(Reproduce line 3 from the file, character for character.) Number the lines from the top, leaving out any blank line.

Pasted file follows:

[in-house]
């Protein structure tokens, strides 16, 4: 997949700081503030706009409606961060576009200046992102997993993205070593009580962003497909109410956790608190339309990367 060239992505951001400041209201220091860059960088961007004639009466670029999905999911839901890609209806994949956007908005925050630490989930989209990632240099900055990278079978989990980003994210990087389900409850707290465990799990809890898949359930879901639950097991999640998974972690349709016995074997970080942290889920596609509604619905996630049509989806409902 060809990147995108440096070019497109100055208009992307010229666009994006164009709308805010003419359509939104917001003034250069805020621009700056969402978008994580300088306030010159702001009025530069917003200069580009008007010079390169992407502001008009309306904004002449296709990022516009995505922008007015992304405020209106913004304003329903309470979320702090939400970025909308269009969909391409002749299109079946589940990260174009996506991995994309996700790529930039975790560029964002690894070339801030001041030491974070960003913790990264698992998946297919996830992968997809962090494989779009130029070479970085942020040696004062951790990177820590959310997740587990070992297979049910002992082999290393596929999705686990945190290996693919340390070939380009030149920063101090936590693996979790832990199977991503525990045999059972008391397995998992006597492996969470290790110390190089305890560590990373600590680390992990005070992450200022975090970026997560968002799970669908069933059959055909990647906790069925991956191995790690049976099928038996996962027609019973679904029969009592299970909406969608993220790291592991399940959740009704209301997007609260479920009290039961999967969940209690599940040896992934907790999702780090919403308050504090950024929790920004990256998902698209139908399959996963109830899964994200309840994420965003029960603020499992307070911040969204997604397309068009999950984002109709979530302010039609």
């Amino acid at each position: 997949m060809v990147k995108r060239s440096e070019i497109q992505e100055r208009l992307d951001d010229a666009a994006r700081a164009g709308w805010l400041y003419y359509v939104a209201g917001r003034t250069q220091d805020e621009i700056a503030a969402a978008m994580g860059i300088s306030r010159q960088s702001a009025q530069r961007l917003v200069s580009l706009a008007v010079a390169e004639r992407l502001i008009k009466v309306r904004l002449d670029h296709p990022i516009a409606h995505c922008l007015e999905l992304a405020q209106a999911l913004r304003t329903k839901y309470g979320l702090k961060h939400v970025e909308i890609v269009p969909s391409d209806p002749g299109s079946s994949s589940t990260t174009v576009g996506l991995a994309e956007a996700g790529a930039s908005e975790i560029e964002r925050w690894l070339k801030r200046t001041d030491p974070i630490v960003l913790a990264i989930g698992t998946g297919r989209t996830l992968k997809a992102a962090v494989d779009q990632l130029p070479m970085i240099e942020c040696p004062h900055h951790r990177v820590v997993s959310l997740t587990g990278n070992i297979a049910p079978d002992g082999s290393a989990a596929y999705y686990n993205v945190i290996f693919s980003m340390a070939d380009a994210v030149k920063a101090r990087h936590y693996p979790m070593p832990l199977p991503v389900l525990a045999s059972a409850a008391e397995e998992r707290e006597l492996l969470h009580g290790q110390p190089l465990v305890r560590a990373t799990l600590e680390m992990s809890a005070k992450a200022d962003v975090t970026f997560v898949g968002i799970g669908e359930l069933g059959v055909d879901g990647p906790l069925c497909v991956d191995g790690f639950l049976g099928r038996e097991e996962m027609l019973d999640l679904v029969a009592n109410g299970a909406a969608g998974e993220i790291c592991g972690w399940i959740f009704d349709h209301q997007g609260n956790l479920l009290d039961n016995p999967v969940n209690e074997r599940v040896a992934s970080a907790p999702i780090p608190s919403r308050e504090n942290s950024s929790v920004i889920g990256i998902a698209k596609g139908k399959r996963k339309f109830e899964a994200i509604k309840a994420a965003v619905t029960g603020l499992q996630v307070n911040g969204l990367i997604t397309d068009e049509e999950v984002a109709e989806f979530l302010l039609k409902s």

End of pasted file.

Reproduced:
């Amino acid at each position: 997949m060809v990147k995108r060239s440096e070019i497109q992505e100055r208009l992307d951001d010229a666009a994006r700081a164009g709308w805010l400041y003419y359509v939104a209201g917001r003034t250069q220091d805020e621009i700056a503030a969402a978008m994580g860059i300088s306030r010159q960088s702001a009025q530069r961007l917003v200069s580009l706009a008007v010079a390169e004639r992407l502001i008009k009466v309306r904004l002449d670029h296709p990022i516009a409606h995505c922008l007015e999905l992304a405020q209106a999911l913004r304003t329903k839901y309470g979320l702090k961060h939400v970025e909308i890609v269009p969909s391409d209806p002749g299109s079946s994949s589940t990260t174009v576009g996506l991995a994309e956007a996700g790529a930039s908005e975790i560029e964002r925050w690894l070339k801030r200046t001041d030491p974070i630490v960003l913790a990264i989930g698992t998946g297919r989209t996830l992968k997809a992102a962090v494989d779009q990632l130029p070479m970085i240099e942020c040696p004062h900055h951790r990177v820590v997993s959310l997740t587990g990278n070992i297979a049910p079978d002992g082999s290393a989990a596929y999705y686990n993205v945190i290996f693919s980003m340390a070939d380009a994210v030149k920063a101090r990087h936590y693996p979790m070593p832990l199977p991503v389900l525990a045999s059972a409850a008391e397995e998992r707290e006597l492996l969470h009580g290790q110390p190089l465990v305890r560590a990373t799990l600590e680390m992990s809890a005070k992450a200022d962003v975090t970026f997560v898949g968002i799970g669908e359930l069933g059959v055909d879901g990647p906790l069925c497909v991956d191995g790690f639950l049976g099928r038996e097991e996962m027609l019973d999640l679904v029969a009592n109410g299970a909406a969608g998974e993220i790291c592991g972690w399940i959740f009704d349709h209301q997007g609260n956790l479920l009290d039961n016995p999967v969940n209690e074997r599940v040896a992934s970080a907790p999702i780090p608190s919403r308050e504090n942290s950024s929790v920004i889920g990256i998902a698209k596609g139908k399959r996963k339309f109830e899964a994200i509604k309840a994420a965003v619905t029960g603020l499992q996630v307070n911040g969204l990367i997604t397309d068009e049509e999950v984002a109709e989806f979530l302010l039609k409902s």